Copyright © Louise Bostock 2007-2013. Please give credit where credit is due.

Wednesday, 6 August 2008

Post No. 300 : An Enid Blyton summer

Hot and heavy. Thunderstorms tomorrow, I think.

As the summer ticks on from July to August, it takes on an Enid Blyton air. The place is dripping with children, all industrious with something. The bigger ones are up in the bamboo woods, cutting off boughs (there's too much of the damn stuff anyway), making swords and lances, portable flag poles and long fans to keep us all maharajah-cool. The middle-sized ones are running barefoot, digging and building, damming the streams and chasing one another with homemade water pistols. And gamboling from one group to another is an ecstatically-happy mongrel dog called Tapo.

And every afternoon they make their way down the hill, colourful as a line of bunting, to the little pebble beach at the foot of the hill, strip off their clothes and head for the cool water, splashing, gasping, giggling and diving. Over the fence hang the Italian ladies with the big black dog, who keep enormous rabbits out back, calling "Ciao, bello" as Italian ladies should.

Personalities come and go as the weeks pass by. The 12-year-old hero who can dive off the creaky old jetty and come up 10 metres away gives way to the gaggle of 8-year-old blondies lounging by the fontana in their bikinis or parading around, arms linked in their flowered summer dresses. And two lanky teenage cousins pop up from nowhere to help with kick-abouts, building fantastical castles from sticks and stones, and teaching the younger members of the family how to make farting sounds with pieces of grass.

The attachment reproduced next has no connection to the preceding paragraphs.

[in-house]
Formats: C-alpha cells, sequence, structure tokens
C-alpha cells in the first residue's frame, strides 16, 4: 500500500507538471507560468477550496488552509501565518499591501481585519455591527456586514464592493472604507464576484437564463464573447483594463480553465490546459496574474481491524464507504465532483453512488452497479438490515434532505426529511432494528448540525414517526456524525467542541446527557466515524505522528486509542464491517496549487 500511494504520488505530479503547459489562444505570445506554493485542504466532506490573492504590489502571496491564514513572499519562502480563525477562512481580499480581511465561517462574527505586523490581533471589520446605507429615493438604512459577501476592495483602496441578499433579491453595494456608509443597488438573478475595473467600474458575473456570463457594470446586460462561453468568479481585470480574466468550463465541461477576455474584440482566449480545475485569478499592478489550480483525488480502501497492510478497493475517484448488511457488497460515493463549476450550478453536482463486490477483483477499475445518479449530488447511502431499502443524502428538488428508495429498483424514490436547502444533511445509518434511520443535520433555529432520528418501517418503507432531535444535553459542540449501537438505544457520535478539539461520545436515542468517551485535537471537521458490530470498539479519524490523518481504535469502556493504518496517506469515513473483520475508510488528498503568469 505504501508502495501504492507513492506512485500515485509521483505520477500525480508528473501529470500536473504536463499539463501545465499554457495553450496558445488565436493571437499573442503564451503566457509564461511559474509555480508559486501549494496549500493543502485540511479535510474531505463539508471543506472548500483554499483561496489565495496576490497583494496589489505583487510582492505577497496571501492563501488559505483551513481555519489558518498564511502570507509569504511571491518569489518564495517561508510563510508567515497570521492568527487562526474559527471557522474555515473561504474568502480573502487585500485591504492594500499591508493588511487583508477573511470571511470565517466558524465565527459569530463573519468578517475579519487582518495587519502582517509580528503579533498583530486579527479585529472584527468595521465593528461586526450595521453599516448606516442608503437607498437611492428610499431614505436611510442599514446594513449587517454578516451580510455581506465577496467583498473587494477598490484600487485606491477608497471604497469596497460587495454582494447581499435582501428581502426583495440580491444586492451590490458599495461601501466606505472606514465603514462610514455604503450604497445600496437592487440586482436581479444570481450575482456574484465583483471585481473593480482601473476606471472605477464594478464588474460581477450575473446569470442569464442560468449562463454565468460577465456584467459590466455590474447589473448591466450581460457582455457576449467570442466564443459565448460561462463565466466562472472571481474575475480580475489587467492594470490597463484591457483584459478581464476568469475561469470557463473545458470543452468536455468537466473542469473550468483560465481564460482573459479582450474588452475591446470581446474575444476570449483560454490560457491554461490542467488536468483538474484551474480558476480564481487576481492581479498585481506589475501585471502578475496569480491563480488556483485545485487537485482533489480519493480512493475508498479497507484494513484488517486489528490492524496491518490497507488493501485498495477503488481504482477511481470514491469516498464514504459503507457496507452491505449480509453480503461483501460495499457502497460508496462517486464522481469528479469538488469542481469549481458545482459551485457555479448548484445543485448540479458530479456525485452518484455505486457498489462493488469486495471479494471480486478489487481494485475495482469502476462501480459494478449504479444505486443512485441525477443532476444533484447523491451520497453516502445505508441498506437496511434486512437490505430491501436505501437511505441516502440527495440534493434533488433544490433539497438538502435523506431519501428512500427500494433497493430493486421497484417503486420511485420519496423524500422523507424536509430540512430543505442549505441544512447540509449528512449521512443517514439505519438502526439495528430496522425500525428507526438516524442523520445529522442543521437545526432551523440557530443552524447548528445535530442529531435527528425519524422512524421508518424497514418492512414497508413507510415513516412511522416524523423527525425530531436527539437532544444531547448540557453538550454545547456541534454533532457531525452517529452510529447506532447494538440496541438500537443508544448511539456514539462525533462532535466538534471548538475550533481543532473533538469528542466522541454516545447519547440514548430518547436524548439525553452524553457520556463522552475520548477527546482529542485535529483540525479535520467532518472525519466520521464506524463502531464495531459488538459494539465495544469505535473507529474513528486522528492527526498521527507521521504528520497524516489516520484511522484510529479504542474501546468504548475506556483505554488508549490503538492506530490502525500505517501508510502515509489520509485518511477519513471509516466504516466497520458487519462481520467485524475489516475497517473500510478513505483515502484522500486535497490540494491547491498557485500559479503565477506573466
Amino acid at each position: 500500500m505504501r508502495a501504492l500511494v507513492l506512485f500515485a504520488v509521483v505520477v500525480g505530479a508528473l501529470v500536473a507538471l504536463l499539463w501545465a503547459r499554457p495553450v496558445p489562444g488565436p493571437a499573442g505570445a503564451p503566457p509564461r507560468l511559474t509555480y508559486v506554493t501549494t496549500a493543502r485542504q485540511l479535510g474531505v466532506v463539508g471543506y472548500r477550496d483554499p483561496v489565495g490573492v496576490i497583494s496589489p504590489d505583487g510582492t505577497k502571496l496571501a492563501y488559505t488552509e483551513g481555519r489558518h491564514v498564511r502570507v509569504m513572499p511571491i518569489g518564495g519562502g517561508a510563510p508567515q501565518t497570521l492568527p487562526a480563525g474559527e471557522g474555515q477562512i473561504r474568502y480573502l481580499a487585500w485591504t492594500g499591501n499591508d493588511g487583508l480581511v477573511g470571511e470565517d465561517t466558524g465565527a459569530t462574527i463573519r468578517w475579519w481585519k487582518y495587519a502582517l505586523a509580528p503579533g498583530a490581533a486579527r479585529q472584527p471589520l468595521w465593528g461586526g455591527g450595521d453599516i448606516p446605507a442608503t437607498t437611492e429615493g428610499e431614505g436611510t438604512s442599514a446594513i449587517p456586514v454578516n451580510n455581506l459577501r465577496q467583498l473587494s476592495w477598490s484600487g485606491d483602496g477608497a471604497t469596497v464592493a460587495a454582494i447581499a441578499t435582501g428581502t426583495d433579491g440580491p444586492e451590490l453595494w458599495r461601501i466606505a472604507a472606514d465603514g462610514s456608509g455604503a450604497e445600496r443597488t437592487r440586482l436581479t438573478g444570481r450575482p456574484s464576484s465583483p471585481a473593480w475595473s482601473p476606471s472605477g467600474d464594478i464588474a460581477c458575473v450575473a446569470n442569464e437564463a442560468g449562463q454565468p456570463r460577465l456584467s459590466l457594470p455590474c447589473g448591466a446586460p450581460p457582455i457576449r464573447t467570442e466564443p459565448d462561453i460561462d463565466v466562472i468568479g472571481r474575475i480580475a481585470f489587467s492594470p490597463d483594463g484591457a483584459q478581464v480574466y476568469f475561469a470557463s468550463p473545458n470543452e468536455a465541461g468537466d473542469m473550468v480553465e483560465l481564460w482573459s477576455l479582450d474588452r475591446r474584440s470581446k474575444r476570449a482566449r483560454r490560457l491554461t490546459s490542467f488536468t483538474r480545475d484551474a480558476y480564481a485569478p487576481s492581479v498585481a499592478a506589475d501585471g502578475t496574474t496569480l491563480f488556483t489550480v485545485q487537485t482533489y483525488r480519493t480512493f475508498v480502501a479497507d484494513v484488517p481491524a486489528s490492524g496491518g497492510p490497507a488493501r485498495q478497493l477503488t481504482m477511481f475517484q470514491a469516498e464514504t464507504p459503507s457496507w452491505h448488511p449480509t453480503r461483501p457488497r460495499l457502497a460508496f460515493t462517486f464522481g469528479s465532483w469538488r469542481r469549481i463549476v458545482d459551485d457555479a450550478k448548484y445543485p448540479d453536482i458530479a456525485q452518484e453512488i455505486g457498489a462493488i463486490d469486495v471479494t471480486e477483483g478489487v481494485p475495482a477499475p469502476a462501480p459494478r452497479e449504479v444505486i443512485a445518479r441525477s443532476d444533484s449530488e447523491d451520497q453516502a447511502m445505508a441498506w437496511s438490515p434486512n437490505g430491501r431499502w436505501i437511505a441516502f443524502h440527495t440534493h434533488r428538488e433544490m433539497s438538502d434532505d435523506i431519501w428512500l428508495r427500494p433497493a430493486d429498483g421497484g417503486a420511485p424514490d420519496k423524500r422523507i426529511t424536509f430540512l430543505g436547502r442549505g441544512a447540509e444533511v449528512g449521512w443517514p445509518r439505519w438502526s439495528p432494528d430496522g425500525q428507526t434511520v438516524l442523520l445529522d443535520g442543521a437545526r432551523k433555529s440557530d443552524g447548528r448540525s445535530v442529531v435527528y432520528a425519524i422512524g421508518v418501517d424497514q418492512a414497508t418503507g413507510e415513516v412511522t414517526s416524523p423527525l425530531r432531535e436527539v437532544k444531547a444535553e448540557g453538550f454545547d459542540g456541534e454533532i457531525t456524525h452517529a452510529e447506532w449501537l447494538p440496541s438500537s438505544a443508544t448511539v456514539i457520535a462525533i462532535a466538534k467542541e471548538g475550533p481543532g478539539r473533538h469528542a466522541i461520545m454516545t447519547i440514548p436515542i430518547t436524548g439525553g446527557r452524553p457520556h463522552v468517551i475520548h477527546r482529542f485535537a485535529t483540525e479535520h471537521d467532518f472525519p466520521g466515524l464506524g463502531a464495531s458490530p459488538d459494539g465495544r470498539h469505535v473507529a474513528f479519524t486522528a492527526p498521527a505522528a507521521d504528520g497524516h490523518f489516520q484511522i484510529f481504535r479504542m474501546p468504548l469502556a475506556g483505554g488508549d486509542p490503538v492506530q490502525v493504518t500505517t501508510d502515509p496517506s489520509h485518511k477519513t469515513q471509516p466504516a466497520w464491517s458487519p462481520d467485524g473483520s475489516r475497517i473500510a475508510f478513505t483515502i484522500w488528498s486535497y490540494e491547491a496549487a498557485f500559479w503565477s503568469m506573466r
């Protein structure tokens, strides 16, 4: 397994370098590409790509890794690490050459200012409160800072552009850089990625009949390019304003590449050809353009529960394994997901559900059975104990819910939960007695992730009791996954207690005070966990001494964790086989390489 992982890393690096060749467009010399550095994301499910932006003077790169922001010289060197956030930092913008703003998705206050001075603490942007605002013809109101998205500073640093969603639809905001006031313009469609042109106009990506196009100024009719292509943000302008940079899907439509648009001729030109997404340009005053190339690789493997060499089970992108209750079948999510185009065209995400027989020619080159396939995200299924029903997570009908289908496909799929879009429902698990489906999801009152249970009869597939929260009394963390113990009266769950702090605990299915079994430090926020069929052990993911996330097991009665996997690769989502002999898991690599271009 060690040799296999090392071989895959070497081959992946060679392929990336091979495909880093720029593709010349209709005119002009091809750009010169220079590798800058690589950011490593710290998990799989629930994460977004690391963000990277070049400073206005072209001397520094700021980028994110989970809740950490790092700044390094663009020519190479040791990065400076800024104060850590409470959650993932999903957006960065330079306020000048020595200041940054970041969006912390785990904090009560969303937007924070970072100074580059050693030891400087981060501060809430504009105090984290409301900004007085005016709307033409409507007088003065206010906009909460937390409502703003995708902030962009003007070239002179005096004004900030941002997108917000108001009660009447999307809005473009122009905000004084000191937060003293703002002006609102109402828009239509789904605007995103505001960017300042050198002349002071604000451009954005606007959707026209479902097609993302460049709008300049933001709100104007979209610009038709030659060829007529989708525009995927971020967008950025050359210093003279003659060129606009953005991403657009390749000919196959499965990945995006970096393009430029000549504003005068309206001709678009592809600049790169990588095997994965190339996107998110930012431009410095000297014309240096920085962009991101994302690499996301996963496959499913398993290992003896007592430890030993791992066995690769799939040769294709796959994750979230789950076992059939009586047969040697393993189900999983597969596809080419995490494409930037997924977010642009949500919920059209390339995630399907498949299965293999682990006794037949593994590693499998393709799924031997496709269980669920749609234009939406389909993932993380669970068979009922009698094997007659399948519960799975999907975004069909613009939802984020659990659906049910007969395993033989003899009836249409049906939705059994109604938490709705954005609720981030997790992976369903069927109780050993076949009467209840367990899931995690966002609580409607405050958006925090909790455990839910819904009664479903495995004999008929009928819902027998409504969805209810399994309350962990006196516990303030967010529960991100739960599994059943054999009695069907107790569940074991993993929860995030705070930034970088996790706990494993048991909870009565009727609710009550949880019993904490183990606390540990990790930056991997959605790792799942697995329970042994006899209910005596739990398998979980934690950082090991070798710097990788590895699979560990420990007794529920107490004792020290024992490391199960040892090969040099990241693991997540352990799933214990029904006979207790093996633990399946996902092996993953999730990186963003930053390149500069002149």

And in the late evening, when the sun goes down, those not under curfew don their headlights, synchronise their walkie-talkies and head out into the dark to a make-believe world of cops vs robbers. Or perhaps wizards vs the undefined forces of evil. Or perhaps just to scare the life out of each other round corners, up stone staircases and under bridges.

An Enid Blyton summer. With homemade lemonade and ice-cream, fruit-juice lollipops on the steps among the oleander flowers and lemon cake baking in the oven.